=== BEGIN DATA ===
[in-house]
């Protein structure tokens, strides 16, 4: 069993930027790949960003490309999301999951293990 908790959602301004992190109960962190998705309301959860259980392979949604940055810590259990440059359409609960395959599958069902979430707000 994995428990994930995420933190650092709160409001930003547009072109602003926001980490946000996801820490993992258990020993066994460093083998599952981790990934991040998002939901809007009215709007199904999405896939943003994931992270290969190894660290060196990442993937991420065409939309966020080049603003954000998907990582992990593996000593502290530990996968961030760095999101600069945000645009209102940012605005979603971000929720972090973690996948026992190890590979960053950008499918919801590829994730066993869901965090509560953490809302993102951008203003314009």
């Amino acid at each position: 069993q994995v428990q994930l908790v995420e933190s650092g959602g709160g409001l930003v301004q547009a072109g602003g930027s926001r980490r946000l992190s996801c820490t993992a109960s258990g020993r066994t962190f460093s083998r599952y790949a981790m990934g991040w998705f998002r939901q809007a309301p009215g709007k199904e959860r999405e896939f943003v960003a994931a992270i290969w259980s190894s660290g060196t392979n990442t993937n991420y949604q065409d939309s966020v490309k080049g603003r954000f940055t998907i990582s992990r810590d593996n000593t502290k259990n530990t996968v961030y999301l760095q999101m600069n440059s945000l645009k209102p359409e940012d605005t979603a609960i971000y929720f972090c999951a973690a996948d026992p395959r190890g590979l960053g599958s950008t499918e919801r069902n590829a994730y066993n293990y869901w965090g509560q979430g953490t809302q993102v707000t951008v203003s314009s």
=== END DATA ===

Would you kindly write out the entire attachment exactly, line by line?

[in-house]
């Protein structure tokens, strides 16, 4: 069993930027790949960003490309999301999951293990 908790959602301004992190109960962190998705309301959860259980392979949604940055810590259990440059359409609960395959599958069902979430707000 994995428990994930995420933190650092709160409001930003547009072109602003926001980490946000996801820490993992258990020993066994460093083998599952981790990934991040998002939901809007009215709007199904999405896939943003994931992270290969190894660290060196990442993937991420065409939309966020080049603003954000998907990582992990593996000593502290530990996968961030760095999101600069945000645009209102940012605005979603971000929720972090973690996948026992190890590979960053950008499918919801590829994730066993869901965090509560953490809302993102951008203003314009």
């Amino acid at each position: 069993q994995v428990q994930l908790v995420e933190s650092g959602g709160g409001l930003v301004q547009a072109g602003g930027s926001r980490r946000l992190s996801c820490t993992a109960s258990g020993r066994t962190f460093s083998r599952y790949a981790m990934g991040w998705f998002r939901q809007a309301p009215g709007k199904e959860r999405e896939f943003v960003a994931a992270i290969w259980s190894s660290g060196t392979n990442t993937n991420y949604q065409d939309s966020v490309k080049g603003r954000f940055t998907i990582s992990r810590d593996n000593t502290k259990n530990t996968v961030y999301l760095q999101m600069n440059s945000l645009k209102p359409e940012d605005t979603a609960i971000y929720f972090c999951a973690a996948d026992p395959r190890g590979l960053g599958s950008t499918e919801r069902n590829a994730y066993n293990y869901w965090g509560q979430g953490t809302q993102v707000t951008v203003s314009s």